Here’s a very interesting report on some internal conflict within the massive conglomerate we call Unilever: seems that the company and one of its most valued properties disagree on the issue of genetically modified organisms in food.
Matthew Boyle of Bloomberg reports that, while Ben & Jerry’s strongly supports its home state’s new law requiring GMO foods to be labeled as such, Unilever does not. Shocking, we know.
Yet Unilever allows the ice cream kings to be outspoken in their advocacy because, as an analyst tells Bloomberg:
“I don’t think they will ever want the potentially massive negative PR of trying to silence B&J.”
The thing is, Unilever will eventually have to reconcile this conflict. Food advocacy groups like “the Organic Consumers Association, a Minnesota-based advocacy group” have called B&J out for the perceived hypocrisy of advocating against GMOs while being a Unilever property; meanwhile, retail advocacy groups representing the stores that sell Ben & Jerry’s filed suits to block laws like the one recently passed in Vermont. Also: B&J’s current CEO Jostein Solheim, a former Unilever executive who took the top role in 2010 after the sale, officially opposes the requirements as well.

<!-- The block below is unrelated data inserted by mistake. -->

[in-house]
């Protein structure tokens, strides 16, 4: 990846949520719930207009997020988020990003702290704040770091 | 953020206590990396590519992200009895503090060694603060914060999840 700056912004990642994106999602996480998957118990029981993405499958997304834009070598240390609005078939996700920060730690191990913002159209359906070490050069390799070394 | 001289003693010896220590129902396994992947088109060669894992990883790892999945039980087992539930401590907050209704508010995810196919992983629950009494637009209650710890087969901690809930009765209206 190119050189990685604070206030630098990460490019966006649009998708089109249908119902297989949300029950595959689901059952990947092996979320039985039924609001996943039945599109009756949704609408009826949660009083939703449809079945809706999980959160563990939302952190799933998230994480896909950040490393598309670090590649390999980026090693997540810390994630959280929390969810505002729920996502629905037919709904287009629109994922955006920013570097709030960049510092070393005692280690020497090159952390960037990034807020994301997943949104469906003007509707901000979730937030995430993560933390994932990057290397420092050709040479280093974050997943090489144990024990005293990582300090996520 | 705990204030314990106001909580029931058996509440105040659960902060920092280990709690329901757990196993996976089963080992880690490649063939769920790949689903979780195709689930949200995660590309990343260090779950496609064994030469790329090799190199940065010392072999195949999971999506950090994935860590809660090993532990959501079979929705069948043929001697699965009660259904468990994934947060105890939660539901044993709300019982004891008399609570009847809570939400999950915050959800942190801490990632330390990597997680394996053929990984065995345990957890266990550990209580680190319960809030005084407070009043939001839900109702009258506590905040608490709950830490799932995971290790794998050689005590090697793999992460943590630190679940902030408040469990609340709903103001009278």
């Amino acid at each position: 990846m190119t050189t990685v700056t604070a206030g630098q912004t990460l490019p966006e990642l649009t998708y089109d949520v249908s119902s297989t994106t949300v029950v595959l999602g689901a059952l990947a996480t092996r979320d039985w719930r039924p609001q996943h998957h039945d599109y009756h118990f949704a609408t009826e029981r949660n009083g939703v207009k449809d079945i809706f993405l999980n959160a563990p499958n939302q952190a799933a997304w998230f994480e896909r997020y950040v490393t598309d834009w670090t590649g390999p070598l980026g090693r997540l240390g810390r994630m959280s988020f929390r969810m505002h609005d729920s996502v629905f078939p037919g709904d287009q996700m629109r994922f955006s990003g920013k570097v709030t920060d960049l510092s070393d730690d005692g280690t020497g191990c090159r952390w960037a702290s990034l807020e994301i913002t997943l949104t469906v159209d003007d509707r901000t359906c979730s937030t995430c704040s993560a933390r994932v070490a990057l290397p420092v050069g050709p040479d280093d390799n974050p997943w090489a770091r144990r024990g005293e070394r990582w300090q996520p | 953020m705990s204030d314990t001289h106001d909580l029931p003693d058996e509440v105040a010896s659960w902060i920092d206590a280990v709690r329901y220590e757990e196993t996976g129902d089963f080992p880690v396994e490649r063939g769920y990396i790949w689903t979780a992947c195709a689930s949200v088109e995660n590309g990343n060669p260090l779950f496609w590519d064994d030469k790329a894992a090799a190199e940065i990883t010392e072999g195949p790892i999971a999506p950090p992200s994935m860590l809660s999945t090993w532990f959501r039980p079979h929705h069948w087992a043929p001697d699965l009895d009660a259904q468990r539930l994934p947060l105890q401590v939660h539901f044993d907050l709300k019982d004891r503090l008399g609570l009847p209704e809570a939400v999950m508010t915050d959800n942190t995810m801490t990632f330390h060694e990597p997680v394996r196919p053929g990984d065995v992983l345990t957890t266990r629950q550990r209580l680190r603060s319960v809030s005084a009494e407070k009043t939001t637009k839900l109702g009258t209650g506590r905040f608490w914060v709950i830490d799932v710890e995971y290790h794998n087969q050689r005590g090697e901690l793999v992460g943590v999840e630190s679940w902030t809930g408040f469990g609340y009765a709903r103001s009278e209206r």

Amusingly, B&J has donated to anti-GMO groups while decrying the “powerful corporate interests” opposing them. Who do you think they’re referencing?
A Unilever spokesperson says:
“Ben & Jerry’s position on labeling long predates its acquisition…Unilever does not oppose GMO labeling in countries that require it.”
They just don’t think the U.S. should require it, because related laws could “drive up a family’s annual food bill by as much as $500.”
Hmm. As much as Unilever would like to have it both ways, the existing balance cannot be sustained. Either the parent company will have to adjust its stance or it will be forced to rein in the ice cream mavens’ messaging efforts.
Should be interesting.
- National Labor Relations Board Rules Against McDonald's in Mistreatment of Workers
- GOOD NEWS: It's Hard Out There for a Protestor...So Feed Them
- New York Cafe Owner: I Don't Like Big Butts, and I Cannot Lie
- McDonald's Going With a 'Less Is More' Strategy Now That Numbers Have Tumbled